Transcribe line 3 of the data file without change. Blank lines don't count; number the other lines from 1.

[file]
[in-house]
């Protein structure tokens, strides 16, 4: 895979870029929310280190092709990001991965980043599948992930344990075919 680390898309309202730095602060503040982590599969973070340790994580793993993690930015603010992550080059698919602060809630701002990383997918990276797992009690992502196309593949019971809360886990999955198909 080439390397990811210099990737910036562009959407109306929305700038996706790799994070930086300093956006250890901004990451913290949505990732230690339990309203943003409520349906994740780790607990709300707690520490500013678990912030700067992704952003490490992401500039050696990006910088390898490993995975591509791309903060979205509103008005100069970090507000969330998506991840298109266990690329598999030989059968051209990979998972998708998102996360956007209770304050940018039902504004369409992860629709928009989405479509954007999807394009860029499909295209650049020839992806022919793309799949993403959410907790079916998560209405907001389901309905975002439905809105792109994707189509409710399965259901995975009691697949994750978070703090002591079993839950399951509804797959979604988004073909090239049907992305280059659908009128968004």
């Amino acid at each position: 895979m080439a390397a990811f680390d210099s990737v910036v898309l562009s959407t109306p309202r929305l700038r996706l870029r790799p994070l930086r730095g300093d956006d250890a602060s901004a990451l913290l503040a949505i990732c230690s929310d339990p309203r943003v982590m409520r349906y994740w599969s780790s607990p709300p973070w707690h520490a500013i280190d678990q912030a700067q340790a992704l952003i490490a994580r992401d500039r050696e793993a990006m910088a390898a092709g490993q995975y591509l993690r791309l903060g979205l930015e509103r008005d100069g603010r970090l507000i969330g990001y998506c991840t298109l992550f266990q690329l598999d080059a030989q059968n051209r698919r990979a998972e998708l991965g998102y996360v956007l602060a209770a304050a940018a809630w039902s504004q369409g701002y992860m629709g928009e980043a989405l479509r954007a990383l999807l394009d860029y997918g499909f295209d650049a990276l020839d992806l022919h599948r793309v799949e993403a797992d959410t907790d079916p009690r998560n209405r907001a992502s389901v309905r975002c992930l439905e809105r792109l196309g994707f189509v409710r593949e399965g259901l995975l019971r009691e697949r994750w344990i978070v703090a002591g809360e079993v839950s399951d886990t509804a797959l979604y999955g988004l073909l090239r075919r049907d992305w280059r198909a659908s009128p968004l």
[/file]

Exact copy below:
């Amino acid at each position: 895979m080439a390397a990811f680390d210099s990737v910036v898309l562009s959407t109306p309202r929305l700038r996706l870029r790799p994070l930086r730095g300093d956006d250890a602060s901004a990451l913290l503040a949505i990732c230690s929310d339990p309203r943003v982590m409520r349906y994740w599969s780790s607990p709300p973070w707690h520490a500013i280190d678990q912030a700067q340790a992704l952003i490490a994580r992401d500039r050696e793993a990006m910088a390898a092709g490993q995975y591509l993690r791309l903060g979205l930015e509103r008005d100069g603010r970090l507000i969330g990001y998506c991840t298109l992550f266990q690329l598999d080059a030989q059968n051209r698919r990979a998972e998708l991965g998102y996360v956007l602060a209770a304050a940018a809630w039902s504004q369409g701002y992860m629709g928009e980043a989405l479509r954007a990383l999807l394009d860029y997918g499909f295209d650049a990276l020839d992806l022919h599948r793309v799949e993403a797992d959410t907790d079916p009690r998560n209405r907001a992502s389901v309905r975002c992930l439905e809105r792109l196309g994707f189509v409710r593949e399965g259901l995975l019971r009691e697949r994750w344990i978070v703090a002591g809360e079993v839950s399951d886990t509804a797959l979604y999955g988004l073909l090239r075919r049907d992305w280059r198909a659908s009128p968004l």